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How Do We Convince Someone Who is Hoarding to Get Help?

February 23, 2017

HOARDING CLEANUP

Hoarding is a serious mental illness and the severity of it is many times underestimated. Convincing someone who is a hoarder is a difficult task and is not to be taken lightly. Hoarding affects the standard of living for not only the hoarder but for their family involved. It affects how they live, where they are able to live, their social life, their hygiene and so much more. If someone you know is hoarding, the first step to their rehabilitation is helping them understand that they need help. It is a process that involves much time, patience and understanding. You must be cautious with how you go about convincing someone who is hoarding to get help.

Hoarding can start at an early age, as early as adolescence. Sometime it will manifest then and the compulsive need for items will stay dormant until middle age. In other cases, hoarding is caused by trauma, which can include a death, or loss of someone. Either way, hoarding has a deep psychological connection to the hoarder. They are not hoarding items “just because” they hoard items because they have some significant sentimental value to their lives and cannot part with them. If anyone goes into a hoarder’s home and just attempts to discard items, they will create distrust between themselves and the hoarder. Even if you are close family: a son or daughter – no one, but the hoarder is able to reach out for help and begin the process.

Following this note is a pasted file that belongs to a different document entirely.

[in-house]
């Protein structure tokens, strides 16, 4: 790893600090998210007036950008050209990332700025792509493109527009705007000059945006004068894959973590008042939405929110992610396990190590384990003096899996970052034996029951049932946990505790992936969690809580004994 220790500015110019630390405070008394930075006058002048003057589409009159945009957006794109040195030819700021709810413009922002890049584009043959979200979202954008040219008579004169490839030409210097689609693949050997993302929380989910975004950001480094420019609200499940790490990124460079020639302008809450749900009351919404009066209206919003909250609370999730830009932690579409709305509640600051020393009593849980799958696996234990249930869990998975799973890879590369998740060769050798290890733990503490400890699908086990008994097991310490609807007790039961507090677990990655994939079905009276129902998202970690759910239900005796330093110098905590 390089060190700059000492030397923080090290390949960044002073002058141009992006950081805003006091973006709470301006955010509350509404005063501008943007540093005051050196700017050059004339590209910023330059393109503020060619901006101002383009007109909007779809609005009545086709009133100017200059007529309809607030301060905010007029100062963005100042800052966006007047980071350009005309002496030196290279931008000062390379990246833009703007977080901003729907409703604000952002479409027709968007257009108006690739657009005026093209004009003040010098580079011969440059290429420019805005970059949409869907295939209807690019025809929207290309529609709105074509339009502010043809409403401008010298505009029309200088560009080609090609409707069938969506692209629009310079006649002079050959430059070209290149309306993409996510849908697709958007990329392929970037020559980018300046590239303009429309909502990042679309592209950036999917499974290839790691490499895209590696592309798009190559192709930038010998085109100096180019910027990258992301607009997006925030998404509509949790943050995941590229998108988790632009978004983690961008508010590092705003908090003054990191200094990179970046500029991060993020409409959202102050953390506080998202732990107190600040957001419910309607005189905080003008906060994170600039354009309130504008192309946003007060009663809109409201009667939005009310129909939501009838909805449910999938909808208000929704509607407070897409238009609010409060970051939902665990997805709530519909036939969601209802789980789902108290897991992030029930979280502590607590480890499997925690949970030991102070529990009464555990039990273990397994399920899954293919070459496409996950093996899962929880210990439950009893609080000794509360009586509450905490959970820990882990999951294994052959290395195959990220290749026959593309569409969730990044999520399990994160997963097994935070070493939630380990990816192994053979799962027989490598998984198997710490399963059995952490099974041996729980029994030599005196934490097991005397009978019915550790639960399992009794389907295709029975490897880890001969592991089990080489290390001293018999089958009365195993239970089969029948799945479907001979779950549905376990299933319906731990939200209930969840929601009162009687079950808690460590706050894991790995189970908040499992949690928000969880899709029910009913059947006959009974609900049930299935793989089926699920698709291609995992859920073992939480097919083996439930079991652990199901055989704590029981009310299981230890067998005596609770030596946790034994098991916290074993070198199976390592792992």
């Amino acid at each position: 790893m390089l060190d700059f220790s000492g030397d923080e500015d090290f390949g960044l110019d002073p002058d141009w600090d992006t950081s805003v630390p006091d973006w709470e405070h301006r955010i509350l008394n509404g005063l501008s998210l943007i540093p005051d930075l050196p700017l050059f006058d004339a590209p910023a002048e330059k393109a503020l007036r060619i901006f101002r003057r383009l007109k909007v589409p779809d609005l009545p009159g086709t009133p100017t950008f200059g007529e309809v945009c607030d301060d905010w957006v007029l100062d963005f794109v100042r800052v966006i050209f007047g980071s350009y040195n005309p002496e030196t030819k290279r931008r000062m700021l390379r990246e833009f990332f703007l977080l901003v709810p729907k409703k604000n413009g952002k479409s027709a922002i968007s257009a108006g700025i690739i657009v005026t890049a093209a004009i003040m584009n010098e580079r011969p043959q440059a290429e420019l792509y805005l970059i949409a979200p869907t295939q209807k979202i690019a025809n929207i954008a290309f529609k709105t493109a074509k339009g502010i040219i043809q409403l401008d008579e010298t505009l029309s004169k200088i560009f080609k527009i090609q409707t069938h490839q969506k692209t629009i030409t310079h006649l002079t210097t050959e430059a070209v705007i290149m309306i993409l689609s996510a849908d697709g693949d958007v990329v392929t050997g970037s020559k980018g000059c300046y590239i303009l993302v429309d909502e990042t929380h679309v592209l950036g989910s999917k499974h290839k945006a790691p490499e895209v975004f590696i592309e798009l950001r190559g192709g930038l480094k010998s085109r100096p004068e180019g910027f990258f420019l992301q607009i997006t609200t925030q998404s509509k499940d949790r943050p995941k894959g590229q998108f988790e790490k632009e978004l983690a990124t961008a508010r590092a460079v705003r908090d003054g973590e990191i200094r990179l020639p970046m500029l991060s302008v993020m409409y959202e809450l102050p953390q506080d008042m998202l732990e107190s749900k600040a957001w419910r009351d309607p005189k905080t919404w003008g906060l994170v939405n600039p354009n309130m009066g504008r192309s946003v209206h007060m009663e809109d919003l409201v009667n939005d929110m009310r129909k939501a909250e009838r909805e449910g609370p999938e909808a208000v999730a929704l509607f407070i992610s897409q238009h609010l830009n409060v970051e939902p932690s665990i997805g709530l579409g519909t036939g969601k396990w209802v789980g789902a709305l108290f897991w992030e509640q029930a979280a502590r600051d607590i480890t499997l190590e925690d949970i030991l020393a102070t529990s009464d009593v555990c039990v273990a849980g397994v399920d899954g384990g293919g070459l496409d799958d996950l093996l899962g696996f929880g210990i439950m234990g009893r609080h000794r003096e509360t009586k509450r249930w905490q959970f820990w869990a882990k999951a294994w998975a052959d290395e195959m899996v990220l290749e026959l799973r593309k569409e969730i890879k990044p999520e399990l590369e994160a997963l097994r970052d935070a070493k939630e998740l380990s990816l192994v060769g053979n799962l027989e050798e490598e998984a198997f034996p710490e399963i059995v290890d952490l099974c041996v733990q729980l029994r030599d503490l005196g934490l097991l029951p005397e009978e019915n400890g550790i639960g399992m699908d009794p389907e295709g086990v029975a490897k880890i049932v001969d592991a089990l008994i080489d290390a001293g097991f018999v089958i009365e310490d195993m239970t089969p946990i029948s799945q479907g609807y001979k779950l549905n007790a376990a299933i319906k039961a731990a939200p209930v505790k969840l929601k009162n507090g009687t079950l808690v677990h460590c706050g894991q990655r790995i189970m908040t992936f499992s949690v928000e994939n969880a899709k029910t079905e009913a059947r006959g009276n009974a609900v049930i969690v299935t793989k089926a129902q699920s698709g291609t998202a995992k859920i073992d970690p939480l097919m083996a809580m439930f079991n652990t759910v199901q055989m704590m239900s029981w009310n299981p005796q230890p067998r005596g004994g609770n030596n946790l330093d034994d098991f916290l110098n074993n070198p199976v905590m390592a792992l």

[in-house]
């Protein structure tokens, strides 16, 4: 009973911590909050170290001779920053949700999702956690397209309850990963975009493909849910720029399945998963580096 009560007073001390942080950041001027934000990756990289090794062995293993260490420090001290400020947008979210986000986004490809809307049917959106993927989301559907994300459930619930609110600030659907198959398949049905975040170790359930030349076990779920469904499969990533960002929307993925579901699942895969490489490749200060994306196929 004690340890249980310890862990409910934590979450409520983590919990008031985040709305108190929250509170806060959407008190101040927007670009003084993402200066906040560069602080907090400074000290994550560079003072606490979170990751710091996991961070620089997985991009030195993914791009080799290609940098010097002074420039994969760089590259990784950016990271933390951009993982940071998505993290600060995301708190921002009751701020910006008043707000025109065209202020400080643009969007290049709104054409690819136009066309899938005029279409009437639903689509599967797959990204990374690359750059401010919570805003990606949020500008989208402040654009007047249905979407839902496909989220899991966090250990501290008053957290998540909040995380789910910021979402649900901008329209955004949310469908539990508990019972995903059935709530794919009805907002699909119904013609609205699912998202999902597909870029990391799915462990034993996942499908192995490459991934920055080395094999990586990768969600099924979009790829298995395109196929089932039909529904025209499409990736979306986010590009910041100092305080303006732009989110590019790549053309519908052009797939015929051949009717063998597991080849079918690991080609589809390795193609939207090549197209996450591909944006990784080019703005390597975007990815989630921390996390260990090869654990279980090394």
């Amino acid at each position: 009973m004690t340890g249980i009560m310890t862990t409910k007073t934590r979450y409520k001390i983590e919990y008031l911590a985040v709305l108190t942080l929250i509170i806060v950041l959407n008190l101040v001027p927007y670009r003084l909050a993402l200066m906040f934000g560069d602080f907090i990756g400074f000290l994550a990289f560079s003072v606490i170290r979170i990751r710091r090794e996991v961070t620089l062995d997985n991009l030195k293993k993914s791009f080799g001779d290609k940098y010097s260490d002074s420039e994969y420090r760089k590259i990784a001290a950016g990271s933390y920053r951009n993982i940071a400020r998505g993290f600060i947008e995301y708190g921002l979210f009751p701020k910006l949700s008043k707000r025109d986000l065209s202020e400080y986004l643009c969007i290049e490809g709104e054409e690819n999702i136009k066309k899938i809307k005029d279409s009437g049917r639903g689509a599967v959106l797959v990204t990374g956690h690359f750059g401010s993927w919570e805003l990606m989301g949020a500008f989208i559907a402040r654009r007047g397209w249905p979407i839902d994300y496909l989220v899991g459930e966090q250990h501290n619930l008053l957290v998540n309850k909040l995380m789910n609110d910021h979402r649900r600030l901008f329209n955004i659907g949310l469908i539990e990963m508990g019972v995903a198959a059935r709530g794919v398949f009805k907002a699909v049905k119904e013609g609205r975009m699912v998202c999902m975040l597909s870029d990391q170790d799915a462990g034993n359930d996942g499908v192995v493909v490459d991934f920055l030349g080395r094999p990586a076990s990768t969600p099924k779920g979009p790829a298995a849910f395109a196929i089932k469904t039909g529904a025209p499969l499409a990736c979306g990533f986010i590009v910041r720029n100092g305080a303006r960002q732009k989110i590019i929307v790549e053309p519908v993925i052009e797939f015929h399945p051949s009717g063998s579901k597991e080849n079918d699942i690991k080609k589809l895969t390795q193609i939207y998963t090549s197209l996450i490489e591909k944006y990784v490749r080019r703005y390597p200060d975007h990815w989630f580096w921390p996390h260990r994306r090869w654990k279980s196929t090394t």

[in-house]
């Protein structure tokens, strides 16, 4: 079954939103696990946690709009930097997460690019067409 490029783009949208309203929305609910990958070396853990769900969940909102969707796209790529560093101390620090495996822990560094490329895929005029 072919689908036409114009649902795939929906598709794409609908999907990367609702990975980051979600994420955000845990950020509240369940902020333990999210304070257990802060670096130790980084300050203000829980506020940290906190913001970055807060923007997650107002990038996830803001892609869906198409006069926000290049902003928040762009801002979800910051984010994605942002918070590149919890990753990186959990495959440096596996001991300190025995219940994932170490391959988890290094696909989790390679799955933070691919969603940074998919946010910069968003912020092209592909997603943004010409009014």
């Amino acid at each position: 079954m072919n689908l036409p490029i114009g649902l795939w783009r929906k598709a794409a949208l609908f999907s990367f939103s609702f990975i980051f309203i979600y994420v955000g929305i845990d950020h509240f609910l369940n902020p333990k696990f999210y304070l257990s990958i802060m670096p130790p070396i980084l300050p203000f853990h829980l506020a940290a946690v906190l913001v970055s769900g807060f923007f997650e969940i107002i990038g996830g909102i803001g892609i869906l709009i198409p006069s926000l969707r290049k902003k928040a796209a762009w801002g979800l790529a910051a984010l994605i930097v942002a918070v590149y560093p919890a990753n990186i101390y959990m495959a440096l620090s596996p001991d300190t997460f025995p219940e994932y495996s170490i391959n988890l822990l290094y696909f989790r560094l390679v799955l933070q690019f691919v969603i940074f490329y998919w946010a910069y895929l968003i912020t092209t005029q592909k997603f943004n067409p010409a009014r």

According to Dr. Cristina Sorrentino of Boston University School of Social Work. there are two commonly used means to convince someone who is hoarding to get help: enforcement and support. Enforcement focuses on helping the hoarding truly see the situation they are in. Help them understand the conditions they are living in are not conducive to healthy living and that they would lead to a negative outcome if they are not dealt with. Help the hoarding realize that if they do not fix the conditions they’re living in by seeking help they could lose their home, the health inspector may condemn the house, or social services may need to get involved. This is a tough love approach which aims to help them see the severity of the situation and motivate them to fix it, but if the hoarder fails to fix it, they enforce the consequences.

The second way to help convince someone they need help is by offering them support. In this situation, the hoarder may already understand that they are not living in a good situation, and you want to provide support to them in order to help them avoid a negative outcome. This way, the hoarder understands the situation and what must be done, but if they fail, it is not up to you to enforce the consequence. You take a softer approach to convincing them to seek help.

Both these ways of convincing a hoarder to seek help can be tough. While the approaches differ, your care will stay constant. Be sure to reserve judgment, and be compassionate to the hoarder, this is a tough situation for them too.